Central Bucks hires social worker to tackle absenteeism
Area school districts say absenteeism is an increasing worry, as more students express anxiety and depression.
by Freda Savana
For a growing number of children, going to school is becoming an insurmountable challenge. School absenteeism is posing an ever-greater concern as educators cite anxiety, depression and other mental health concerns among causes keeping kids at home.
While getting kids to school from time to time has long been a challenge, chronic absenteeism — sometimes referred to as “school refusal” — is something different, say teachers, counselors and social workers.
“Anxiety rates are significantly on the rise,” said Christine Marston, a Buckingham psychologist. “I’ve had a number of teens in therapy with me who have struggled with getting to school due to their anxieties.”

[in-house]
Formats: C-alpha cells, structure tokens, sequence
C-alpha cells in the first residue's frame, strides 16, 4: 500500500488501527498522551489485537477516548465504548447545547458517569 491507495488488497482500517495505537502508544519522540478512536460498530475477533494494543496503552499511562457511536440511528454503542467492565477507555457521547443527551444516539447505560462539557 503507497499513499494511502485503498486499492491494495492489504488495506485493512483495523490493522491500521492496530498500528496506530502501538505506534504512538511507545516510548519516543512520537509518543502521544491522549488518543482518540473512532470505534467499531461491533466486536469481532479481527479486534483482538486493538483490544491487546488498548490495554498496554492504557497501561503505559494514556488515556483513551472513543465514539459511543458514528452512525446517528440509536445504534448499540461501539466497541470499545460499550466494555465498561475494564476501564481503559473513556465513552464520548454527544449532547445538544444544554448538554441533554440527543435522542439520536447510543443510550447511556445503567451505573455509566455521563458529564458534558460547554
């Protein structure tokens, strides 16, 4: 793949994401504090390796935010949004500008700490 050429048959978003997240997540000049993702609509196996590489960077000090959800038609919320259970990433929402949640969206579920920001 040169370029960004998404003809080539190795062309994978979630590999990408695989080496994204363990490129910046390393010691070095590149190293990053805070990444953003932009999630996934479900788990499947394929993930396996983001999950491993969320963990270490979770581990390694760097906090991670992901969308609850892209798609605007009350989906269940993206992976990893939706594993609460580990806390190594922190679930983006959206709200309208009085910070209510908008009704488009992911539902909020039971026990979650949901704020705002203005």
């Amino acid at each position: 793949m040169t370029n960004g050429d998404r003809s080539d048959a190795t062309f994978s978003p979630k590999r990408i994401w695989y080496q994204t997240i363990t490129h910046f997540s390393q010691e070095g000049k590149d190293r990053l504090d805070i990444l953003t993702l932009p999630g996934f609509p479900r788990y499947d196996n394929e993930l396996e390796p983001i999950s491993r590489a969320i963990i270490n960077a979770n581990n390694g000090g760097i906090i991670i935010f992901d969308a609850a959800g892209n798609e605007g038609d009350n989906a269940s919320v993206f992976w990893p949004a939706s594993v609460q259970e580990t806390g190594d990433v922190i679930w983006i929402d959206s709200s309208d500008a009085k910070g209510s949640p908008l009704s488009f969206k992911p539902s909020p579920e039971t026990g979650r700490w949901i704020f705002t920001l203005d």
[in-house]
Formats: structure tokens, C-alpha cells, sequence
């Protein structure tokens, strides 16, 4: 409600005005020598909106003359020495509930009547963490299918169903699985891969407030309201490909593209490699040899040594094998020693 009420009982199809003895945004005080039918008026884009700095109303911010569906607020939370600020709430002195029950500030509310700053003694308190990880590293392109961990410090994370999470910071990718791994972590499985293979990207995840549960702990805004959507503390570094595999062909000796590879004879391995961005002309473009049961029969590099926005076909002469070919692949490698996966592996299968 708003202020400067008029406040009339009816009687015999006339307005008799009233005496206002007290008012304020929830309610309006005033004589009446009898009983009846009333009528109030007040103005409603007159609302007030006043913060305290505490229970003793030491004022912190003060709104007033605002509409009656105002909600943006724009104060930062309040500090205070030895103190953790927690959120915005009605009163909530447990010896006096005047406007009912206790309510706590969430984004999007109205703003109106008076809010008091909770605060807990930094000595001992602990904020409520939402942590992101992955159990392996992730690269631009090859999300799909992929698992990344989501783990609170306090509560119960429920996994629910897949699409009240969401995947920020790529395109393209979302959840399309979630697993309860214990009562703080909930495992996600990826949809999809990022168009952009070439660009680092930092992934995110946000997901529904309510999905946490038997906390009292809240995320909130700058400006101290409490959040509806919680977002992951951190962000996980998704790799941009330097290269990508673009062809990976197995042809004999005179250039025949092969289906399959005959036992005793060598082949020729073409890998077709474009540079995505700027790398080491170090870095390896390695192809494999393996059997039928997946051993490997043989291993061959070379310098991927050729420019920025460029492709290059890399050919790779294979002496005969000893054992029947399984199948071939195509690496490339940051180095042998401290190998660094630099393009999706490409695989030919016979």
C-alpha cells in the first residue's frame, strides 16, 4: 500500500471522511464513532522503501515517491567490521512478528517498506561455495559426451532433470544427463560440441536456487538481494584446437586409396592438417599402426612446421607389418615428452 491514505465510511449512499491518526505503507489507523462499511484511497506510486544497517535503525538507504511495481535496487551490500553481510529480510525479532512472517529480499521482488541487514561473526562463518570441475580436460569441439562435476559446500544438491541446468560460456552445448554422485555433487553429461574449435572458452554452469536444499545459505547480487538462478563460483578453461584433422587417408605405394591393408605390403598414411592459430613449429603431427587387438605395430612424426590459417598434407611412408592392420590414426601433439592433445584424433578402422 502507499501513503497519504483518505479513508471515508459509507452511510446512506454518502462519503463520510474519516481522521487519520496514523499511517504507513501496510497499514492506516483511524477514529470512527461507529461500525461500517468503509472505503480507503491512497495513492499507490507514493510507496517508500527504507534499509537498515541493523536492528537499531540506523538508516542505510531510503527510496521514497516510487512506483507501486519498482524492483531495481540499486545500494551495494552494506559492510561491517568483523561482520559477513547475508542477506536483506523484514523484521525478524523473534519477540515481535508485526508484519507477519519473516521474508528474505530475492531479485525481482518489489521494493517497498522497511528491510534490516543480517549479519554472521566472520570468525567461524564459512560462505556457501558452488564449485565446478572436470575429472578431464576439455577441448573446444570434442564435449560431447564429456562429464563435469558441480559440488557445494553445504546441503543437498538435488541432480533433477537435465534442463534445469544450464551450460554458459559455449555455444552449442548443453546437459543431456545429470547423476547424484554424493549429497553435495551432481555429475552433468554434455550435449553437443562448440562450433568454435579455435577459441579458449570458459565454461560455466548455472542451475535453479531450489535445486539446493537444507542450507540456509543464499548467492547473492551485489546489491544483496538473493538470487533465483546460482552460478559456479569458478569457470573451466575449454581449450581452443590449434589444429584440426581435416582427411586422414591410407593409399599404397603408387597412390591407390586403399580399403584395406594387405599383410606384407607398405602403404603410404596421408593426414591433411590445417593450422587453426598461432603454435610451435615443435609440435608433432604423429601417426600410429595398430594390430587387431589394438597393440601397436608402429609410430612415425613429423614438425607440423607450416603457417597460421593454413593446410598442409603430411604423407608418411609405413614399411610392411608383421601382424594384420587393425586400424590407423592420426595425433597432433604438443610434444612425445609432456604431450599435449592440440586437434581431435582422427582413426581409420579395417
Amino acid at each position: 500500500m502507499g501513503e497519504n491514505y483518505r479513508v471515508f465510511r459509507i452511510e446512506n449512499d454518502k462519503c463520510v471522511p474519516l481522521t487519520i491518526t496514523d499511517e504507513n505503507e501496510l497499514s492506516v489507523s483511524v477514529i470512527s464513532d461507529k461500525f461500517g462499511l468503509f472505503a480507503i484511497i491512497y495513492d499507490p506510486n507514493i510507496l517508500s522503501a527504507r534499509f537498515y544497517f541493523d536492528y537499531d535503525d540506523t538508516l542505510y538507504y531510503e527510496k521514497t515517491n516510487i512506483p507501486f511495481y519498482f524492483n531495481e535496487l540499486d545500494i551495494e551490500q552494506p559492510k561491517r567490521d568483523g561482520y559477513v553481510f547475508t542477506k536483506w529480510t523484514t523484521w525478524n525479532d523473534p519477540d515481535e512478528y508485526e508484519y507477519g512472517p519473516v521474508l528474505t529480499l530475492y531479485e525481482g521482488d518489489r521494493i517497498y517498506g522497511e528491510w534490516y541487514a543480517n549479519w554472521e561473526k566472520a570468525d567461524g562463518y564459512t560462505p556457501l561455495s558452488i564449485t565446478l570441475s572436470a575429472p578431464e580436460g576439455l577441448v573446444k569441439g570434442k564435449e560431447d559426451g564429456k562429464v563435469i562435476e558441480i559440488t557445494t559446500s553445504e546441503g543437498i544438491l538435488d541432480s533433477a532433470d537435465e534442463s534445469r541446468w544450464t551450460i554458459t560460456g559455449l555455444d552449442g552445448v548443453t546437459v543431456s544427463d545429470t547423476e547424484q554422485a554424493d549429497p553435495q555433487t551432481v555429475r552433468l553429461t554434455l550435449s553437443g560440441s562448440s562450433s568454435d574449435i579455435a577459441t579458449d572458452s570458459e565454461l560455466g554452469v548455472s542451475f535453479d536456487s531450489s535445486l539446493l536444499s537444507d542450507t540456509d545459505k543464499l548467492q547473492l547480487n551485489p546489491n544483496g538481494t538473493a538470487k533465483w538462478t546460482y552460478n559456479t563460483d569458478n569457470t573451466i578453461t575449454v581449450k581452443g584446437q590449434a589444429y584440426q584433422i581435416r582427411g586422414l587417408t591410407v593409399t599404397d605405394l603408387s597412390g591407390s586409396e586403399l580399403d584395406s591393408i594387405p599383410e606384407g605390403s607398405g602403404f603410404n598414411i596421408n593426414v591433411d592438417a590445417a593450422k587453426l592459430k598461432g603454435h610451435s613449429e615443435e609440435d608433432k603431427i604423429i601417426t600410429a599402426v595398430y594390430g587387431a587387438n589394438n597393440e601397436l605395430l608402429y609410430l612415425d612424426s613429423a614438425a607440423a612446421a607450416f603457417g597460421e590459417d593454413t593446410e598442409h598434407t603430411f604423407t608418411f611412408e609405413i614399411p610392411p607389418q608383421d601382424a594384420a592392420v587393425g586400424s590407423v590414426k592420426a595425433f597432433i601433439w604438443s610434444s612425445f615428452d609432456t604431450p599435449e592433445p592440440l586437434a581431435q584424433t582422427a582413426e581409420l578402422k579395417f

Teens, said Marston, often miss school because their anxiety interferes with their sleep, their appetite and nutrition, which can lead to headaches and stomachaches. Panic attacks, which can be a frightening experience, also can contribute to children’s resistance going to school, Marston said. Fearing they could have an attack at school only heightens their anxiety.
It sounds like going into a war, not school. But when your whole life is grades and achievement, school can be your battleground.
“Anxiety was the most prominent condition that students were reporting,” [Central Bucks School District director of special education] Mary-Kay Speese said. “This results in anxiety-based behaviors such as chronic absenteeism, truancy and an overall disconnect with school attendance and performance — with our secondary schools presenting the largest percentage, 8 to 10 percent, of absenteeism due to these issues.”
Read the rest of the article here. And then send your kids off on an errand or something else that reminds them there's a bigger world out there than just school. -L